benefits of deficit reduction had echoes

of pre-1996 Bob Dole.

The problem, many economists

say, is that both sides are probably

overselling the Government's power

to affect the growth of an economy

the size of the United States'.

"The truth of it is that there is not

a hell of a lot the Government can

S. said Charles L. Schultze of the

Brookings Institution, who served on

President Carter's Council of Econornic

Advisers. His own analysis is

THE RATINGS

Losing Interest

Wednesday night's Vice-

Presidential debate attracted

fewer TV viewers than 1992's.

Combined ratings for ABC,

CBS, NBC, CNN and PBS.

40%

BASEBALL GAME

(Wed. night on Fox)

Source - Nielsen Media Research; Fox

Broadcasting.- PBS

The New York Tirnes

that Mr. Dole's tax-cut plan, if fully

paid for with large budget cuts,

would increase growth by about a

tenth of a percentage point a year —

hardly the stuff of campaign drama.

And even a Government commitment

to education and training larger

than anything the Administration

has proposed would have about the

same effect, he concludes.

"The bottom line• is that if you

want get the most bang for the buck

in economic growth, cut the budget

deficit," Mr. Schultze concluded.

The opposite scenario, commonly

discussed on Wall Street these days

is that after a five-year expansion,

the American economy seems likely

to slow down in coming years, no

matter what economic course the

Government pursues. But that is too

impolitic a subject to be mentioned

by either campaign. "Not'. great

sound bites there," one of Mr. Clinton's

top economic advisers allowed

the other day. "Next subject."

While the differences in economic

views were particularly vivid iri the

Kemp-Gore debate on Wednesday

night, the contrasts have surfaced

only episodically during much of the

campaign. Mr. Dole declared several

weeks ago that achieving economic

growth of roughly 3.5 percent

through a 15-percent cut in taxes "is

what this campaign is all about," but

he did not talk about boosting America's

growth rate in his first debate

with President Clinton last Sunday.

That reinforced the view that while

Mr. Kemp is a true believer in the

power of tax cuts to spur the economy

and Government revenues, Mr.

Dole has his doubts. "He reveals his

discomfort with his proposal by not

sustaining a continued effort to sell

the package to the American public,"

Salomon Brothers warned its

clients last week.

Conversely, while the Administra-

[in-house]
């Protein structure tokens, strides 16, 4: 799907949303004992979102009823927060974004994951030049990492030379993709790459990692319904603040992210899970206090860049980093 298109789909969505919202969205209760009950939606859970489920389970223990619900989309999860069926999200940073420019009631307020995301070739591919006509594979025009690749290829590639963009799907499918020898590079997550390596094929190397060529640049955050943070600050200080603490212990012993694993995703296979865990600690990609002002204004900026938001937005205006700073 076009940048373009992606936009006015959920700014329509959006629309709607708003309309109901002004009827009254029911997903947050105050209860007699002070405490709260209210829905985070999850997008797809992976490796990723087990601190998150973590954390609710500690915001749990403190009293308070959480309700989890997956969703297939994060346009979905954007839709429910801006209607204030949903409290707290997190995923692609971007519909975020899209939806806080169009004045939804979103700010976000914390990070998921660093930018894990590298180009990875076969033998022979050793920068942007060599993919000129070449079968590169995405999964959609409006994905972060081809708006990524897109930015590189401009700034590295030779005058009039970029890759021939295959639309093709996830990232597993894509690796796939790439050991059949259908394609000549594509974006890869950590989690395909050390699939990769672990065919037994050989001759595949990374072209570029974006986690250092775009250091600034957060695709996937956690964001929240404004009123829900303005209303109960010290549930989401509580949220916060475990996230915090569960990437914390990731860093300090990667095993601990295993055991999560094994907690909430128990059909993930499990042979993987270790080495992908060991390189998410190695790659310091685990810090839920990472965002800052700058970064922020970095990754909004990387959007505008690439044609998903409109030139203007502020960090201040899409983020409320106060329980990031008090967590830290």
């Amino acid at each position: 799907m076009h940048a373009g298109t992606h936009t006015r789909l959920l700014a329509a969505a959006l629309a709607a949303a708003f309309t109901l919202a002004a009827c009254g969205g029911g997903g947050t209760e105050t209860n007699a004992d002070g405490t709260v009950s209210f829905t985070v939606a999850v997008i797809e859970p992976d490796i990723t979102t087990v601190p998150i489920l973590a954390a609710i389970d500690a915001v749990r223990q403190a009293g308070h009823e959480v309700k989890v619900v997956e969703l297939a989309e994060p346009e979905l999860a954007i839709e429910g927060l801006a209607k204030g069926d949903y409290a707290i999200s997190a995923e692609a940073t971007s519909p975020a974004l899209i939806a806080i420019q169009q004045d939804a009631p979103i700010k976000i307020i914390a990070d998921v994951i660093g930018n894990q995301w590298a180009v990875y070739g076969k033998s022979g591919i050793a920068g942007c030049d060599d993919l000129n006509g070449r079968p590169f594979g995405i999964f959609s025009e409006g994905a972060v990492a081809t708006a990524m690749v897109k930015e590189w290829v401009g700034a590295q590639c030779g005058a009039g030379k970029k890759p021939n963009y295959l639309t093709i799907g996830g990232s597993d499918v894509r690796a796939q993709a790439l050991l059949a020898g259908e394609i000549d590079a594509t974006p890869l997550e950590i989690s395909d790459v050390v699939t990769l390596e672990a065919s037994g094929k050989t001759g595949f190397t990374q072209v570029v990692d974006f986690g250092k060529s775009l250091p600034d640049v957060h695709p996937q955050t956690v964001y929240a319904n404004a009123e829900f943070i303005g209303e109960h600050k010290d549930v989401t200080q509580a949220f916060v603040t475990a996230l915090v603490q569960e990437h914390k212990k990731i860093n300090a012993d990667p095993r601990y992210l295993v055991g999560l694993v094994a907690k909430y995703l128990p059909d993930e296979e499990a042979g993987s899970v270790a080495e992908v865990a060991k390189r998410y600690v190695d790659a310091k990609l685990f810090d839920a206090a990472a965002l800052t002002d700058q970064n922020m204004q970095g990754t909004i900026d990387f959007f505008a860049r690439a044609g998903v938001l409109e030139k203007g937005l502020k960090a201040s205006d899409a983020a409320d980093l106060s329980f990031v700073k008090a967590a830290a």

tion has taken a page from Mr.

Dole's book in declaring that "the

era of big government is over," his

campaign has rarely let a week go by

without unveiling another small pro-

gram or targeted tax cut that fl1 is

termed part of a "concerted growth

agenda." In fact, while SI.. those

tax incentives are clearly tied to

increasing productivity — credits for

higher educatilDr1 or job retraining —

others seem more akin to electionyear

gifts. First arnong those is Mr.

Michelle V Agms/The New York Times

Representing two different economic visions, Jack Kemp and Vice

President Al Gore shook hands before their debate on Wednesday night.

Clinton's proposal, first made during

the Democratic convention, to end

the capital gains tax on the sale of a

hSI?. , up to $500,000.

The key to the Clinton Administra-

tion's tax cuts is that they do not ii

cost

much. That has freed Mr. Clinton

and Mr. Gore to make the case that

the $550 billion tax cut proposed by

the Dole campaign — which they

pejoratively term a "tax scheme" —

would "blow a hole in the deficit."

And that message, more than any

other, seems to have undermined the

political effectiveness of the call for

a 15 percent tax cut.

"It was a miscalculation," Richard

Darman, the veteran of many

budget wars during the Reagan and

Bush Administrations, said of the 15

percent plan recently. "The public

actually cares more about deficit reduction

than abotit tax cuts. 'This

year, the Republican candidates didn't

believe those polls. After the election,

maybe they will believe

But that is only one theory about

why the Republican theme that

worked so well for Ronald Reagan in

1980 — cut taxes and the economy

will boom — is not selling so well.

The most compelling theory is that

experience of the Reagan years has

undermined the political appeal of

big tax cuts.

It was during the Reagan era that

the United States ran up the huge

budget deficits that still weigh down

the economy today. While Democrats

and Republicans still argue

over which party is responsible for

fag to trim the budget to pay for

the tax cuts, the experience left

lions of voters suspicious of any plan

that calls for cutting taxes first and

sS. nding later.

Another theory — one put forward

S Republicans like Mr. Darman and

Democrats like Daniel Patrick Moynihan

— is that voters no longer feel

the bite of ever-increasing taxes the

way they did in the 1980's. At that

time, the problem was "bracket

creep": Inflation kept pushing taxpayers

into ever-higher tax brackets.

But there are fewer brackets now,

and little inflation.

Perhaps the biggest hurdle Mr.

Kemp's growth argument faces

these days is a more basic one:

While America may be growing

slowly, its biggest competitors in the

world are growing even slower.

Growth rates tend to be a hot political

issue only when Americans have

the sense that their clocks are being

cleaned by the competition; Mr. Clin-

S::

ton played that card well in well in

1992, when the Japanese economy

to be thriving at the expense

of Silicon Valley and Detroit.

Today, both the popular perception

and the politics of America's competitive

standing have reversed.